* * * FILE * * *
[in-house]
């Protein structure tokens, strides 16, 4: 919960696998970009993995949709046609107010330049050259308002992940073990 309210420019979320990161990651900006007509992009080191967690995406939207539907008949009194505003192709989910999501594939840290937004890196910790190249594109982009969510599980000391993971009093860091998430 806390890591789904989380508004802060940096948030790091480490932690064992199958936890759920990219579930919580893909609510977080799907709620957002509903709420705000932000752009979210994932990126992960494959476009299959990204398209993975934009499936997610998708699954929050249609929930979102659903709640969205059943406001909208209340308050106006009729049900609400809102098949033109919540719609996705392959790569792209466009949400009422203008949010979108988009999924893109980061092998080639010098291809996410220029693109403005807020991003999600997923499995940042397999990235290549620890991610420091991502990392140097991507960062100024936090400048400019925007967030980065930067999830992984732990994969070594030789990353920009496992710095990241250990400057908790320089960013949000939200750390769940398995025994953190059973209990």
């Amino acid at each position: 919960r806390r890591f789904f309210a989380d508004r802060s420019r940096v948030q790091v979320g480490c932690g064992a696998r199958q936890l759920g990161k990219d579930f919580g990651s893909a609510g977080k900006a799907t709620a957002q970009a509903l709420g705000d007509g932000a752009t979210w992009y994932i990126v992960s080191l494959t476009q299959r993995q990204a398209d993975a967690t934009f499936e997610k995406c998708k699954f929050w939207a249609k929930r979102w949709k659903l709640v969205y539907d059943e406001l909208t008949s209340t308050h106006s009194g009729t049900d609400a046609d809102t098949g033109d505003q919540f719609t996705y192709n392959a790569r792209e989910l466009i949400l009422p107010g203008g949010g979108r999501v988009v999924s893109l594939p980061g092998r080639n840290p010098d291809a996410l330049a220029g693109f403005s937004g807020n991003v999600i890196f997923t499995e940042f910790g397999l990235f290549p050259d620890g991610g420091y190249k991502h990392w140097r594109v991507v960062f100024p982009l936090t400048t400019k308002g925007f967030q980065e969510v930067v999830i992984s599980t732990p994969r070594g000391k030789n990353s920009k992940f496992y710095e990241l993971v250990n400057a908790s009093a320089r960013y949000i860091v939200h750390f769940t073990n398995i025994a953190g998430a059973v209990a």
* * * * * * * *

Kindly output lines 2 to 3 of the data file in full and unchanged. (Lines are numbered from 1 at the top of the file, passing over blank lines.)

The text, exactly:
């Protein structure tokens, strides 16, 4: 919960696998970009993995949709046609107010330049050259308002992940073990 309210420019979320990161990651900006007509992009080191967690995406939207539907008949009194505003192709989910999501594939840290937004890196910790190249594109982009969510599980000391993971009093860091998430 806390890591789904989380508004802060940096948030790091480490932690064992199958936890759920990219579930919580893909609510977080799907709620957002509903709420705000932000752009979210994932990126992960494959476009299959990204398209993975934009499936997610998708699954929050249609929930979102659903709640969205059943406001909208209340308050106006009729049900609400809102098949033109919540719609996705392959790569792209466009949400009422203008949010979108988009999924893109980061092998080639010098291809996410220029693109403005807020991003999600997923499995940042397999990235290549620890991610420091991502990392140097991507960062100024936090400048400019925007967030980065930067999830992984732990994969070594030789990353920009496992710095990241250990400057908790320089960013949000939200750390769940398995025994953190059973209990």
């Amino acid at each position: 919960r806390r890591f789904f309210a989380d508004r802060s420019r940096v948030q790091v979320g480490c932690g064992a696998r199958q936890l759920g990161k990219d579930f919580g990651s893909a609510g977080k900006a799907t709620a957002q970009a509903l709420g705000d007509g932000a752009t979210w992009y994932i990126v992960s080191l494959t476009q299959r993995q990204a398209d993975a967690t934009f499936e997610k995406c998708k699954f929050w939207a249609k929930r979102w949709k659903l709640v969205y539907d059943e406001l909208t008949s209340t308050h106006s009194g009729t049900d609400a046609d809102t098949g033109d505003q919540f719609t996705y192709n392959a790569r792209e989910l466009i949400l009422p107010g203008g949010g979108r999501v988009v999924s893109l594939p980061g092998r080639n840290p010098d291809a996410l330049a220029g693109f403005s937004g807020n991003v999600i890196f997923t499995e940042f910790g397999l990235f290549p050259d620890g991610g420091y190249k991502h990392w140097r594109v991507v960062f100024p982009l936090t400048t400019k308002g925007f967030q980065e969510v930067v999830i992984s599980t732990p994969r070594g000391k030789n990353s920009k992940f496992y710095e990241l993971v250990n400057a908790s009093a320089r960013y949000i860091v939200h750390f769940t073990n398995i025994a953190g998430a059973v209990a």